|Matthew Henry's Concise Commentary|
3:1-17 The building of the temple. - There is a more particular account of the building of the temple in #1Ki 6". It must be in the place David had prepared, not only which he had purchased, but which he had fixed on by Divine direction. Full instructions enable us to go about our work with certainty and to proceed therein with comfort. Blessed be God, the Scriptures are enough to render the man of God thoroughly furnished for every good work. Let us search the Scriptures daily, beseeching the Lord to enable us to understand, believe, and obey his word, that our work and our way may be made plain, and that all may be begun, continued, and ended in him. Beholding God, in Christ, his true Temple, more glorious than that of Solomon's, may we become a spiritual house, a habitation of God through the Spirit.
Verse 4. - The porch... an hundred and twenty. The "porch" (אוּלָם, Greek, ὁ πρόναος). It is out of the question that the porch should be of this height in itself. And almost as much out of the question that, if it could be so, this should be the only place to mention it by word or. description. There can be no doubt that the text is here slightly corrupt, and perhaps it is a further indication of this that, while the parallel contains nothing of the height, this place fails (but comp. our ver. 8) to give the breadth ("ten cubits"), which the parallel does give. The words for" hundred" and for "cubit" easily confuse with one another. And our present Hebrew text, מֵאָה וְעִשְׂרִים, read עְמות עְשֵׂרִים, will make good Hebrew syntax, and be in harmony with the Septuagint (Alexandrian), and with the Syriac and Arabic Versions. This gives the height of the porch as 20 cubits, which will be in harmony with the general height of the building, which was 30 cubits. Thus far, then, the plan of the temple is plain. The house is 60 cubits long, i.e. 20 for the holy of holies (דְּבִיר or קֹדֶשׁ קָדָשִׁים);40 for the holy place (הֵיכָל); and for breadth 20 cubits. The porch was in length the same as the breadth of the house, viz. 20 cubits, but in breadth it was 10 cubits (1 Kings 6:3) only, while its height was 20 cubits, against a height of 30 cubits for the "house" (1 Kings 6:2). Overlaid it within with pure gold; i.e. covered the planks with gold leaf, or sometimes with plates of gold (Ovid., 'L Epp. ex. Pont,' 1:37, 38, 41, 42; Herod., 1:98; Polyb., 10:27. § 10). The appreciation, as well as bare knowledge, of gold belonged to a very early date (Genesis 2:12). The days when it was used in ring or lump (though not in coin) for sign of wealth and for purposes of exchange, and also for ornament (Genesis 13:2; Genesis 24:22; Genesis 42:21), indicate how early were the beginnings of metallurgy as regards it, though much more developed afterwards (Judges 17:4; Proverbs 17:3; Isaiah 40:19; Isaiah 46:9); and show it in the time of David and Solomon no rare art, even though foreign workmen, for obvious reasons, were the most skilful workers with it. There are four verbs used to express the idea of overlaying, viz.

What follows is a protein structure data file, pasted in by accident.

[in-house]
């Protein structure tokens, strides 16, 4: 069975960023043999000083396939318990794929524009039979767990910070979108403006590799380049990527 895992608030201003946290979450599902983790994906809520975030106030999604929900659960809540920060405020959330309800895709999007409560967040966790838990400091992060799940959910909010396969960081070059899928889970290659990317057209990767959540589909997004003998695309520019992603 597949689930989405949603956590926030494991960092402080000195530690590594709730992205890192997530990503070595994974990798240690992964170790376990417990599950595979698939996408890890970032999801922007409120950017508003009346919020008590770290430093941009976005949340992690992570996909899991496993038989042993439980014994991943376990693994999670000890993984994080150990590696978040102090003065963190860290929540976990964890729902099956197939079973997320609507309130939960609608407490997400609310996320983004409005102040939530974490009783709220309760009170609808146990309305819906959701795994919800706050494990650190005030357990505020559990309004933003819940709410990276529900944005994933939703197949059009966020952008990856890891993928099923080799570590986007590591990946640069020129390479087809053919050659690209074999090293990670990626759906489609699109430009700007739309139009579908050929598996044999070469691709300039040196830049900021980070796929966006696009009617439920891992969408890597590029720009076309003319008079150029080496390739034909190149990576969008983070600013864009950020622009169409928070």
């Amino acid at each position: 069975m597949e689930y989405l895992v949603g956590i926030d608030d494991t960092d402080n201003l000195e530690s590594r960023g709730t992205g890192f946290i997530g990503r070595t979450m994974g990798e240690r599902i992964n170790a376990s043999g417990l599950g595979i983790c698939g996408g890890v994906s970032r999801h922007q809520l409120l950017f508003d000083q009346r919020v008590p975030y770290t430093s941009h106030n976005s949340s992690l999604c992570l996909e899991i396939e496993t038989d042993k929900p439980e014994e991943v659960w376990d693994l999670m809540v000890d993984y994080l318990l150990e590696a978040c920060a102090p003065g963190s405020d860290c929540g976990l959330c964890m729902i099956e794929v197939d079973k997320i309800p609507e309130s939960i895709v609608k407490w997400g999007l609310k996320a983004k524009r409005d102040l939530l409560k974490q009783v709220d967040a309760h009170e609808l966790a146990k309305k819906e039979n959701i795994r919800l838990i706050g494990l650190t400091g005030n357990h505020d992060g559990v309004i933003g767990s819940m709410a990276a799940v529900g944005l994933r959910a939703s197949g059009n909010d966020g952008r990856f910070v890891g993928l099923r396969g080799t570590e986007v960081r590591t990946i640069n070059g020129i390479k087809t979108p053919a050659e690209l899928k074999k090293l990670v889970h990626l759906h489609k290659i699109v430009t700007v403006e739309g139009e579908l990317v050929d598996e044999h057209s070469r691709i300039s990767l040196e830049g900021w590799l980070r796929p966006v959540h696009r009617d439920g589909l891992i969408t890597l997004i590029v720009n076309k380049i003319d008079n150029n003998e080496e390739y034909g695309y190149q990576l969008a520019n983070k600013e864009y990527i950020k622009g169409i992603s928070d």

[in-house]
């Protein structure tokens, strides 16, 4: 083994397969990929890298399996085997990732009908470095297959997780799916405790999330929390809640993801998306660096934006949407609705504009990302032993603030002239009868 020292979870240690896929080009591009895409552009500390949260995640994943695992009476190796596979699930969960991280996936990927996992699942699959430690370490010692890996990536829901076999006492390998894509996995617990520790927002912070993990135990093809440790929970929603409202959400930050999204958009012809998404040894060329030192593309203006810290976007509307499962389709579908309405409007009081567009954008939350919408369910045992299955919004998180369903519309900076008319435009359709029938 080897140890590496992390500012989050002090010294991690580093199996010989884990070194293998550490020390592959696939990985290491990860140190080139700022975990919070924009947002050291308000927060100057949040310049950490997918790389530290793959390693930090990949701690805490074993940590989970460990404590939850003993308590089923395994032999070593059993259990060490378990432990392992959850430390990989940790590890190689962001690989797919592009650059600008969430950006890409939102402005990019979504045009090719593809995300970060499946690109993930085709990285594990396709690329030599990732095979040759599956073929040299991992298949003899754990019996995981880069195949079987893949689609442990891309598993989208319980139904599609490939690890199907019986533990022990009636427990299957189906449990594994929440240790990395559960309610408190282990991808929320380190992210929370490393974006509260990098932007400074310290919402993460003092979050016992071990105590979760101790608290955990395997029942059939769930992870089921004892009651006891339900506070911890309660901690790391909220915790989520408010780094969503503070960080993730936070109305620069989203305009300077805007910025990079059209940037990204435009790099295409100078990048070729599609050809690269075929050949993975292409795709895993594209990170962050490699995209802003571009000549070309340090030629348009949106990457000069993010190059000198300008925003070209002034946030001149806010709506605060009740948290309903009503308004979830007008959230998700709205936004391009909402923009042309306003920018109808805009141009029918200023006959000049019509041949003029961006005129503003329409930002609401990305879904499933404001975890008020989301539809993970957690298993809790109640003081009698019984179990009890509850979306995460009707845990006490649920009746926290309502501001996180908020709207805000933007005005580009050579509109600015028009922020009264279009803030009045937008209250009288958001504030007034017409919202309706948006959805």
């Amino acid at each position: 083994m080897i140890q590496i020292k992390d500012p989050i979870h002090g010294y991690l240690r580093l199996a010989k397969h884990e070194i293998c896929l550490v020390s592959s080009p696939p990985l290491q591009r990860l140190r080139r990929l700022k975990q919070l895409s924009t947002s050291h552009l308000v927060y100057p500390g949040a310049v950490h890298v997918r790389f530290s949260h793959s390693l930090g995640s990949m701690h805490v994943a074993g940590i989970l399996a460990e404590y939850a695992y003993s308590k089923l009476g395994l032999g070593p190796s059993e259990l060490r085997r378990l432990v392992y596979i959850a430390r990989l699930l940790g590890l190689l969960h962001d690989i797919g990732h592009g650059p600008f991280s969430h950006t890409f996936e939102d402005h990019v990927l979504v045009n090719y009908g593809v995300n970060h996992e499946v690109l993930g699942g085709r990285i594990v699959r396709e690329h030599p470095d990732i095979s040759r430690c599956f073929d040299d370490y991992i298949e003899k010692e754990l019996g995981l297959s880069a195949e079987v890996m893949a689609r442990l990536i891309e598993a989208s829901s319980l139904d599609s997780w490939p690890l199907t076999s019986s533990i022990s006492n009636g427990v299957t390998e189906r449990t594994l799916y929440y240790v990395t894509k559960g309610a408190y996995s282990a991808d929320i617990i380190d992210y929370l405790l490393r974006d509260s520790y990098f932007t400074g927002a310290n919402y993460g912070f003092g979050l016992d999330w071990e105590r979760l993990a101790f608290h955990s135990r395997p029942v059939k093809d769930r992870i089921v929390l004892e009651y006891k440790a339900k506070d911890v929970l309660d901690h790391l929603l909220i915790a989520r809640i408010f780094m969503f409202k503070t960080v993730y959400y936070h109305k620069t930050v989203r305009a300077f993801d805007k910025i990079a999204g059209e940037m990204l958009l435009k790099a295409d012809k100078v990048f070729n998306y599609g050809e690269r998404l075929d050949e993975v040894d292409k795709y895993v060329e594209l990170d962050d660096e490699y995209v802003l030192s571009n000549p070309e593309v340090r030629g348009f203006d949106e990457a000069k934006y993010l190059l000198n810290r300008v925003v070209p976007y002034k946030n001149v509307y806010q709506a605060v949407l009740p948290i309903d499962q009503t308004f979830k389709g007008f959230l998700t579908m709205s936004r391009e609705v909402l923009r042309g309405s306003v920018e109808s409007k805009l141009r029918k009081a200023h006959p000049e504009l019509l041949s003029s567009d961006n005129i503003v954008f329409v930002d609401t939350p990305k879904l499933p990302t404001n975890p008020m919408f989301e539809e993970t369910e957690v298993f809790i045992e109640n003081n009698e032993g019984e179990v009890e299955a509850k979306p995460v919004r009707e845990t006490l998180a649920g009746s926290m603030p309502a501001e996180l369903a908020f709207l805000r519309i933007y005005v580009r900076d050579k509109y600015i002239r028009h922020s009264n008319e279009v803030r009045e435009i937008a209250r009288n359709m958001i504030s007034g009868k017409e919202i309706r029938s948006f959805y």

(a) חָפָה, in hiph. This occurs only in this chapter, vers. 5, 7, 8, 9; but in niph. Psalm 68:13 may be compared.
(b) עָלָה in hiph. This occurs in the present sense, though not necessarily staying very closely by it; in 2 Chronicles 9:15, 16, and its parallel (1 Kings 10:16, 17); and perhaps in 2 Samuel 1:24. The meaning of the word, however, is evidently so generic that it scarcely postulates the rendering "overlay."
(c) צָפָה in piel. This occurs in our present verse, as also in a multitude of other places in Chronicles, Kings, Samuel, and Exodus. The radical idea of the verb (kal) is "to be bright."
(d) רָדַך in hiph. This occurs only once (1 Kings 6:32). No one of these verbs in itself bespeaks certainly of which or what kind the overlaying might be, unless it be the last, the analogy of which certainly points to the sense of a thin spreading.
Jamieson-Fausset-Brown Bible Commentary
4. the porch—The breadth of the house, whose length ran from east to west, is here given as the measure of the length of the piazza. The portico would thus be from thirty to thirty-five feet long, and from fifteen to seventeen and a half feet broad.
the height was an hundred and twenty cubits—This, taking the cubit at eighteen inches, would be one hundred eighty feet; at twenty-one inches, two hundred ten feet; so that the porch would rise in the form of a tower, or two pyramidal towers, whose united height was one hundred twenty cubits, and each of them about ninety or one hundred five feet high [Stieglitz]. This porch would thus be like the propylæum or gateway of the palace of Khorsabad [Layard], or at the temple of Edfou.
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